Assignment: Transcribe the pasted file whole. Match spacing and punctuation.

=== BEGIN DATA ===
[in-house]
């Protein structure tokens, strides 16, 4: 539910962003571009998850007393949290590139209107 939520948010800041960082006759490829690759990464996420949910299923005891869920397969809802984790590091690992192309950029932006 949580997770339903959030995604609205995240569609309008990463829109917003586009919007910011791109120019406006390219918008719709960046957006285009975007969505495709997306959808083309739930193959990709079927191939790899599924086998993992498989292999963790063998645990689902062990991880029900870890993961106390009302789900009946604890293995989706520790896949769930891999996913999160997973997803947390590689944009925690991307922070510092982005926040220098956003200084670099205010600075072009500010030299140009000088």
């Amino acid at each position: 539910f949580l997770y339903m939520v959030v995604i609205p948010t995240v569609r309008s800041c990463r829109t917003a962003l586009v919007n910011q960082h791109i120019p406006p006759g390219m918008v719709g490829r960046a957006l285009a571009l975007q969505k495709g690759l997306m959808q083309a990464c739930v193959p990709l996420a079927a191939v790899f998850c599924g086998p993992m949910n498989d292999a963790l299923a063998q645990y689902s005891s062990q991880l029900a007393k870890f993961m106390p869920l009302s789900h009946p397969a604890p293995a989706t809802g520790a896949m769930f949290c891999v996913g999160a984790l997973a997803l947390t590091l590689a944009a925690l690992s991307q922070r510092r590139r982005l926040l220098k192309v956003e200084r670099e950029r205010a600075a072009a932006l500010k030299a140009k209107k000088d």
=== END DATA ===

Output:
[in-house]
């Protein structure tokens, strides 16, 4: 539910962003571009998850007393949290590139209107 939520948010800041960082006759490829690759990464996420949910299923005891869920397969809802984790590091690992192309950029932006 949580997770339903959030995604609205995240569609309008990463829109917003586009919007910011791109120019406006390219918008719709960046957006285009975007969505495709997306959808083309739930193959990709079927191939790899599924086998993992498989292999963790063998645990689902062990991880029900870890993961106390009302789900009946604890293995989706520790896949769930891999996913999160997973997803947390590689944009925690991307922070510092982005926040220098956003200084670099205010600075072009500010030299140009000088």
């Amino acid at each position: 539910f949580l997770y339903m939520v959030v995604i609205p948010t995240v569609r309008s800041c990463r829109t917003a962003l586009v919007n910011q960082h791109i120019p406006p006759g390219m918008v719709g490829r960046a957006l285009a571009l975007q969505k495709g690759l997306m959808q083309a990464c739930v193959p990709l996420a079927a191939v790899f998850c599924g086998p993992m949910n498989d292999a963790l299923a063998q645990y689902s005891s062990q991880l029900a007393k870890f993961m106390p869920l009302s789900h009946p397969a604890p293995a989706t809802g520790a896949m769930f949290c891999v996913g999160a984790l997973a997803l947390t590091l590689a944009a925690l690992s991307q922070r510092r590139r982005l926040l220098k192309v956003e200084r670099e950029r205010a600075a072009a932006l500010k030299a140009k209107k000088d």